How to make your own AeroGarden pods

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Brock Ingham
Brock Ingham

AeroGarden is arguably one of the most famous indoor gardening kits ever to have been manufactured. The produce you can grow with an AeroGarden, in your home all year long is practically limitless. – but it comes at a price.

To grow anything in an AeroGarden, you need seed pods. Granted that you can get everything quickly from AeroGarden (the grow baskets, the grow sponges, the grow labels and the grow domes), it can become too costly in the long run. Not to mention, you (and I) would be adding substantially to plastic waste.

According to  George Leonard, the Ocean Conservancy’s chief scientist, “And by the time the science catches up to [plastic pollution problem], perhaps definitively concluding that this is problematic, it will be too late. We will not be able to go back.”

So, I want to make better choices while doing what I love.

DIY AeroGarden pods

Attention Garden Lovers: This post contains handpicked links to recommended gardening products. If you buy something through these links, I may earn a small commission at no extra cost to you.

This guide will explain how you can make each component for a DIY seed pod with alternative materials. Using this method will save you money and prove to be environment friendly – a win-win situation if there was ever one.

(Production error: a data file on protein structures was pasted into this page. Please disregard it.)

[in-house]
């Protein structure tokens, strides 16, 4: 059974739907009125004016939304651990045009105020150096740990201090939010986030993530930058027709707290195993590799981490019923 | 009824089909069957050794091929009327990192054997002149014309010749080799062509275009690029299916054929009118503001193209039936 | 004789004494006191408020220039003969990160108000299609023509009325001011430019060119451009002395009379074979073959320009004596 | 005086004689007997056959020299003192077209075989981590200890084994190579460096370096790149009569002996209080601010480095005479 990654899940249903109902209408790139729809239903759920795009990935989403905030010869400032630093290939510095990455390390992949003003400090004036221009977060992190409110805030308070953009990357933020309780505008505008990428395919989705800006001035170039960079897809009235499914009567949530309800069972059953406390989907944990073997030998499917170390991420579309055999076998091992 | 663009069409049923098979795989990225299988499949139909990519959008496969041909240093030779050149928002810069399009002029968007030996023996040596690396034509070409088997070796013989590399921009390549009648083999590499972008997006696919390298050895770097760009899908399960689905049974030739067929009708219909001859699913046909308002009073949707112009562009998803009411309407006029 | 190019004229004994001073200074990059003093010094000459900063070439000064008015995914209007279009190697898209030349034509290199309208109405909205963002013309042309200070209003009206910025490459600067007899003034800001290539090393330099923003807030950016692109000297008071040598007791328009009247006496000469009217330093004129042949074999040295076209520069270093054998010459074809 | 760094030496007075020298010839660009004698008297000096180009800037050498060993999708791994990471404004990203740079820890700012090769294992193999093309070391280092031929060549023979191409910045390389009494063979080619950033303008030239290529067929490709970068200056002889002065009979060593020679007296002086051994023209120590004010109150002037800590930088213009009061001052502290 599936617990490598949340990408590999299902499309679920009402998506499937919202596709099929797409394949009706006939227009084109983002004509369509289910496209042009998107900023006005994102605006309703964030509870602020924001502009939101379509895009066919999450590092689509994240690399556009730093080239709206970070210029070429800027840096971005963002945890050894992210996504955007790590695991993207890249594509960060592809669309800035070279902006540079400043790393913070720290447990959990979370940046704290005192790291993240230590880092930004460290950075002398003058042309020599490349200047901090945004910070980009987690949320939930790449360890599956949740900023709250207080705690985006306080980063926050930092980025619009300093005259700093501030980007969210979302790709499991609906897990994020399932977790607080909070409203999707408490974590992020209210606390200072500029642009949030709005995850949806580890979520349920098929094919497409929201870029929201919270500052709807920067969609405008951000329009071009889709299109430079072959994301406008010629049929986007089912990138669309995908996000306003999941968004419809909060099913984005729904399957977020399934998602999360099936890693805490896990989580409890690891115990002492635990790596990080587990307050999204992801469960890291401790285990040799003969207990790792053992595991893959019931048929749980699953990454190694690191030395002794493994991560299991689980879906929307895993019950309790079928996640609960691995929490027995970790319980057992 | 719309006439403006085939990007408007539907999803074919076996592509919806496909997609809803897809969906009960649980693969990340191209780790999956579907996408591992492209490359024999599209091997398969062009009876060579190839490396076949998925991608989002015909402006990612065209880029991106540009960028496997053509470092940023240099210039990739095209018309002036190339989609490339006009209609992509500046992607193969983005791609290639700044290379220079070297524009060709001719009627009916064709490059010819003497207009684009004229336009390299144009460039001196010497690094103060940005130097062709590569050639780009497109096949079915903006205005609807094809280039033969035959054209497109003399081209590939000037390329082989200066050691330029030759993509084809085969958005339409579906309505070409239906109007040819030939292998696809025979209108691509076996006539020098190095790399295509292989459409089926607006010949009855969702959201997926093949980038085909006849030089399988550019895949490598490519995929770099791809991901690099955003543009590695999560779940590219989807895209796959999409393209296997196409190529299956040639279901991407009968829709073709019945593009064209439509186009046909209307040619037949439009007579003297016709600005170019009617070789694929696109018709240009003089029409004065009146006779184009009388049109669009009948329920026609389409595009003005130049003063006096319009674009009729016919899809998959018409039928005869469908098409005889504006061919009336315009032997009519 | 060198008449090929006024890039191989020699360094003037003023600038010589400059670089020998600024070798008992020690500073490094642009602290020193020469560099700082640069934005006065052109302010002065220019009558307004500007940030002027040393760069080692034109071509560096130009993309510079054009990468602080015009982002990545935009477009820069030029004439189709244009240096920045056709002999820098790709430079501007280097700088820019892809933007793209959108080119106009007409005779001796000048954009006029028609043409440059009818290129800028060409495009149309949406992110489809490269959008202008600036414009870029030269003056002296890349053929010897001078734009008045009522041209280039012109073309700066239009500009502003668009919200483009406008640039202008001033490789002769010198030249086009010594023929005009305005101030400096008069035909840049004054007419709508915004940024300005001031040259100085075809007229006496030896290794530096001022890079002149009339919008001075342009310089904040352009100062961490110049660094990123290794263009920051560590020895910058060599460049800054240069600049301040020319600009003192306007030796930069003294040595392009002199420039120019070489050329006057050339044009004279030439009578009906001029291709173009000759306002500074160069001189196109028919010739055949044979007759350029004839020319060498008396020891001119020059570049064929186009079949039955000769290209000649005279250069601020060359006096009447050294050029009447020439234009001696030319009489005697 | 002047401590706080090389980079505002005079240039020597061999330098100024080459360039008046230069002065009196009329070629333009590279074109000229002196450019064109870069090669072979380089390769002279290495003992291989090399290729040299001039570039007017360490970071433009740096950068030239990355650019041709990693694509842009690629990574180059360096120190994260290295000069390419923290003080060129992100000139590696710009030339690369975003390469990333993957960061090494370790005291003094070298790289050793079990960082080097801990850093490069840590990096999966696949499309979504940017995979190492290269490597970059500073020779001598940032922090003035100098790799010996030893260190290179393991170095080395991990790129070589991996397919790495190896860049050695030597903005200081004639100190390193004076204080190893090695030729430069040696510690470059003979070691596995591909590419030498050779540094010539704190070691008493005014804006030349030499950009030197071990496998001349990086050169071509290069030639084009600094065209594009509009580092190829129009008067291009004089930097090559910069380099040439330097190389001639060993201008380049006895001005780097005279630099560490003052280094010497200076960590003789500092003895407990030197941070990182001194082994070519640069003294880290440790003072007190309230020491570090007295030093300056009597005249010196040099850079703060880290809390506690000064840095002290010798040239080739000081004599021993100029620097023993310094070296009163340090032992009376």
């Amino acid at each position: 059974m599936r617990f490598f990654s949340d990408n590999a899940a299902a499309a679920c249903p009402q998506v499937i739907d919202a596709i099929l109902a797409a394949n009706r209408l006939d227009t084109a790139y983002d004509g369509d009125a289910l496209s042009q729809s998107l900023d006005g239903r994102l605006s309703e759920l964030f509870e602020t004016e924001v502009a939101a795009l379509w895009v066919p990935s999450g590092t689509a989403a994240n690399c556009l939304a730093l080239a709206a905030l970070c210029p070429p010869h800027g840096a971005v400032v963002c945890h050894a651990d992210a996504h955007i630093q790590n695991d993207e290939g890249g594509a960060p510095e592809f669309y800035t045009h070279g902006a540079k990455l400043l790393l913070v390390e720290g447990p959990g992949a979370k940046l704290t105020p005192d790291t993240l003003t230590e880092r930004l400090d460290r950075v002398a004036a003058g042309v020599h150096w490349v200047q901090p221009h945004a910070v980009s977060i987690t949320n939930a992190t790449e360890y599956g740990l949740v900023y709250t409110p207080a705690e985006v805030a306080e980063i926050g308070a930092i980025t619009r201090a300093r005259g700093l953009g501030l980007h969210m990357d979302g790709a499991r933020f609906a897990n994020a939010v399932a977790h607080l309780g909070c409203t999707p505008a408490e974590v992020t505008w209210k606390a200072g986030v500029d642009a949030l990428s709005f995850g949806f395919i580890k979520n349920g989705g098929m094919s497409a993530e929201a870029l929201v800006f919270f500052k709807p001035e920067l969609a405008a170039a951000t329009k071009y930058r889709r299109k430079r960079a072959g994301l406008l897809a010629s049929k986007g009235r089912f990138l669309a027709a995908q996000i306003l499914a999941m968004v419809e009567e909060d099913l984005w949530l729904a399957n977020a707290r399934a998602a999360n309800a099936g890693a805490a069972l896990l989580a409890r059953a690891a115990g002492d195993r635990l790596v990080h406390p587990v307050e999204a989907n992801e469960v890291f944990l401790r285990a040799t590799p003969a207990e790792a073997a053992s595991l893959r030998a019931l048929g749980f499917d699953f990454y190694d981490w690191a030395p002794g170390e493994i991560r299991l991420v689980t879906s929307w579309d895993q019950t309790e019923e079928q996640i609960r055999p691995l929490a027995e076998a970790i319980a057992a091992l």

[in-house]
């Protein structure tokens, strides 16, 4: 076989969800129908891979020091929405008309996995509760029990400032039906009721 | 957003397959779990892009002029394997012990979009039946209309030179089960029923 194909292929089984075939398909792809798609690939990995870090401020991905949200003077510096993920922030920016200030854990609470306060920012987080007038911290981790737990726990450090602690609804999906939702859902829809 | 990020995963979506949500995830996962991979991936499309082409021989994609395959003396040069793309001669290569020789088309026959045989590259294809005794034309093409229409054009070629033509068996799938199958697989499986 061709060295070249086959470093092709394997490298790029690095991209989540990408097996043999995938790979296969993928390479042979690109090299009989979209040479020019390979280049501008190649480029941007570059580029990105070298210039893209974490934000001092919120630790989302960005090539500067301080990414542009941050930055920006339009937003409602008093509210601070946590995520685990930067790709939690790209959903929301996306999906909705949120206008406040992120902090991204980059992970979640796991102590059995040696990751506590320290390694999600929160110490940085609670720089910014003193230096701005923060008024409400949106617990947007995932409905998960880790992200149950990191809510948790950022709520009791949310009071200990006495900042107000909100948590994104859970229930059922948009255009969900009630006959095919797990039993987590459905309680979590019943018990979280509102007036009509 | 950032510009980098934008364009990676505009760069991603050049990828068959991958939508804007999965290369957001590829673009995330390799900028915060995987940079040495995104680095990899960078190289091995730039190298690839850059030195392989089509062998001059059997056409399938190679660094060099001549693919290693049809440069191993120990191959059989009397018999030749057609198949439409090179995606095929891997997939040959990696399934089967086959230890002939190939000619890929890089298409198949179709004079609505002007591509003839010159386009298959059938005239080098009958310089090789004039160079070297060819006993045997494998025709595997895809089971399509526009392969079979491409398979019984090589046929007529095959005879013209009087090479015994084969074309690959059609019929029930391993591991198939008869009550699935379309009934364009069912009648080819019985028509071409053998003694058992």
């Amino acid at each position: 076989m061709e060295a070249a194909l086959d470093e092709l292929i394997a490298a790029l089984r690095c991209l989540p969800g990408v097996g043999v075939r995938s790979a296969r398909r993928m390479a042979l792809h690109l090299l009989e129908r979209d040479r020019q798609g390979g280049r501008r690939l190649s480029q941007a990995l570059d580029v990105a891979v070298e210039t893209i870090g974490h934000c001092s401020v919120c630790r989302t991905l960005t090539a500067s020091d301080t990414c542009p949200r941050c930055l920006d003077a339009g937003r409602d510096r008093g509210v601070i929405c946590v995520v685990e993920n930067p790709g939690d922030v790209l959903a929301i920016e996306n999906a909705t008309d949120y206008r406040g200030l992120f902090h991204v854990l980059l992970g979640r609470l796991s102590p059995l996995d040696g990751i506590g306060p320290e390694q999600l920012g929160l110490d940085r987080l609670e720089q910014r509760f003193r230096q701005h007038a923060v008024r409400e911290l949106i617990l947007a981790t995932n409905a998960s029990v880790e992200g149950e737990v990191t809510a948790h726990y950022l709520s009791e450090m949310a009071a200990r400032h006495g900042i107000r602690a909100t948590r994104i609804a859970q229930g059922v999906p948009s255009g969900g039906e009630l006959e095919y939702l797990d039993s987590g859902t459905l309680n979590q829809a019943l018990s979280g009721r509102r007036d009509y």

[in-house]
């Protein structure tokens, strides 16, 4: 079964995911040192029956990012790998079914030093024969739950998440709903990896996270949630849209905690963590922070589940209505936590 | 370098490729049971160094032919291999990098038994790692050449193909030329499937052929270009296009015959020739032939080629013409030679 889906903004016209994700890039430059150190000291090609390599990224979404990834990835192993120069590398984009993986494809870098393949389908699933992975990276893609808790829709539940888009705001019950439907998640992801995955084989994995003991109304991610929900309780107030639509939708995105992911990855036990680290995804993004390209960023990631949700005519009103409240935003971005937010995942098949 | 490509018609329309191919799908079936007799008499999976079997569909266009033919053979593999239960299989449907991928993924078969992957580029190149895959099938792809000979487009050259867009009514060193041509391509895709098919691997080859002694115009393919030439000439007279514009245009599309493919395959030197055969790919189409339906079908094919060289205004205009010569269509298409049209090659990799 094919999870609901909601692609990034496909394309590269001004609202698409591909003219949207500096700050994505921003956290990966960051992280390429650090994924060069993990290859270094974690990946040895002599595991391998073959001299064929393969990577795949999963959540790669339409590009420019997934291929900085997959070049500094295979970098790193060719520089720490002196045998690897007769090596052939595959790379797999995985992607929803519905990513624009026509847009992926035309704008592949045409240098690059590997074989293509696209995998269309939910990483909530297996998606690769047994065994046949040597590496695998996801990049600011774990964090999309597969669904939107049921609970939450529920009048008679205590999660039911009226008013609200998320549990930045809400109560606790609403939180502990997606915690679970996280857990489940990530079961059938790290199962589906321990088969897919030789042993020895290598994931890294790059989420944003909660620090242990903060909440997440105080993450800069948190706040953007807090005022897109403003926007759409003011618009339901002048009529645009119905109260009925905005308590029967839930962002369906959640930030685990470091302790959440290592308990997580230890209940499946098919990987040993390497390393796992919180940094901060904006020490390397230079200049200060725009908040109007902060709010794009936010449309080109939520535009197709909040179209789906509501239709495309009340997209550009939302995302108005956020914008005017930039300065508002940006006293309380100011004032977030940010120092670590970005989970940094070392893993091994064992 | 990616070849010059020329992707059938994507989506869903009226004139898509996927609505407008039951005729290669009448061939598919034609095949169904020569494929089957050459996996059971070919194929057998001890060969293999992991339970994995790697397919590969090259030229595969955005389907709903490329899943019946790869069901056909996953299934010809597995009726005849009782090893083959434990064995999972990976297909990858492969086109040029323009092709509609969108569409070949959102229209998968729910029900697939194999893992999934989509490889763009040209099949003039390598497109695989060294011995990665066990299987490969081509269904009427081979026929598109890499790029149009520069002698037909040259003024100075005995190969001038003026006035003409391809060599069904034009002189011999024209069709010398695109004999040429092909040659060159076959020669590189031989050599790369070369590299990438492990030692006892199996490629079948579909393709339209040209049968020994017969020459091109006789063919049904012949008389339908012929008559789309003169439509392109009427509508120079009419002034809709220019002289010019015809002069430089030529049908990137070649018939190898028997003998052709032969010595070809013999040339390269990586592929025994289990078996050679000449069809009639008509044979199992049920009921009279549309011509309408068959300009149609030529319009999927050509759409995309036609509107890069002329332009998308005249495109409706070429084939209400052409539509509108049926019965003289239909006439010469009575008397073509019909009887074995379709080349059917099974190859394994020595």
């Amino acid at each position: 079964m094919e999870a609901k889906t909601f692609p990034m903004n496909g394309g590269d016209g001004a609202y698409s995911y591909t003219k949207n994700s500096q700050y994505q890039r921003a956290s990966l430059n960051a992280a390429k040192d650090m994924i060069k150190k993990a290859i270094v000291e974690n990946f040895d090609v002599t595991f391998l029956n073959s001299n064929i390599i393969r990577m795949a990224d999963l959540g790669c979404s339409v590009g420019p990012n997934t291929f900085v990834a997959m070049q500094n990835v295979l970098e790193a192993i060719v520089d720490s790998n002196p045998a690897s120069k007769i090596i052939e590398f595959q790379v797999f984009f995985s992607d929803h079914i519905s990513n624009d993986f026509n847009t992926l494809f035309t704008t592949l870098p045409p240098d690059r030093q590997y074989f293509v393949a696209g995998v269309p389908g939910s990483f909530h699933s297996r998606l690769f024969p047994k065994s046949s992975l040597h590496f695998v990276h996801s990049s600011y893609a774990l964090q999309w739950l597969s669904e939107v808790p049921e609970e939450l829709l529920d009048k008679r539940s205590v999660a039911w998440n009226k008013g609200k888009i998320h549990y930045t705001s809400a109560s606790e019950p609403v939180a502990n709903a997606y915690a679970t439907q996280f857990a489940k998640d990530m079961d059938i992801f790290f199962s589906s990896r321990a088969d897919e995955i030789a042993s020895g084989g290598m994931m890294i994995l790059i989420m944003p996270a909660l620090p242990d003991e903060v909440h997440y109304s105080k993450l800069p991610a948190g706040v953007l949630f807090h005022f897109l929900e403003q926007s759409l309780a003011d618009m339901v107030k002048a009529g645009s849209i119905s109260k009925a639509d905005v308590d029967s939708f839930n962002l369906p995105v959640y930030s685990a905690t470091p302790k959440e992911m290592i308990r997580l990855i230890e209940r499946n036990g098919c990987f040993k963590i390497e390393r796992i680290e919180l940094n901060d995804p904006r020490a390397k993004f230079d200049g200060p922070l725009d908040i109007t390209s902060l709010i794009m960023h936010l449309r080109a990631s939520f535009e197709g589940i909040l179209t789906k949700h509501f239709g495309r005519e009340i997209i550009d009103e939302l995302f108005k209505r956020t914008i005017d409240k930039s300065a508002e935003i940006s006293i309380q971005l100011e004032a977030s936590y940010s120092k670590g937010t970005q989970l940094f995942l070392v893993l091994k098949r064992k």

Many of the original seed pod parts are reusable, like the grow baskets, and the grow domes. You should save them to save money when you plant next. If you have the grow baskets and caps with you, all you need is the grow sponge. You can skip the grow label if you want. If your just getting started and haven’t purchased your AeroGarden yet I highly recomend you check out my review of the best AeroGarden you can buy.

However, for this tutorial, I will aim for zero plastic waste and discuss cheaper, better-suited alternatives that work just as well to grow anything in an AeroGarden. I will also discuss a few replacement materials if you wish to experiment.

Step 1: Preparing the needed material

Here is all you need for your DIY AeroGarden seed pods:

  • Aluminum baking trays
  • Regular Sponge or Rockwool
  • Aluminum Foil
  • Scissors
  • Knife
  • Screwdriver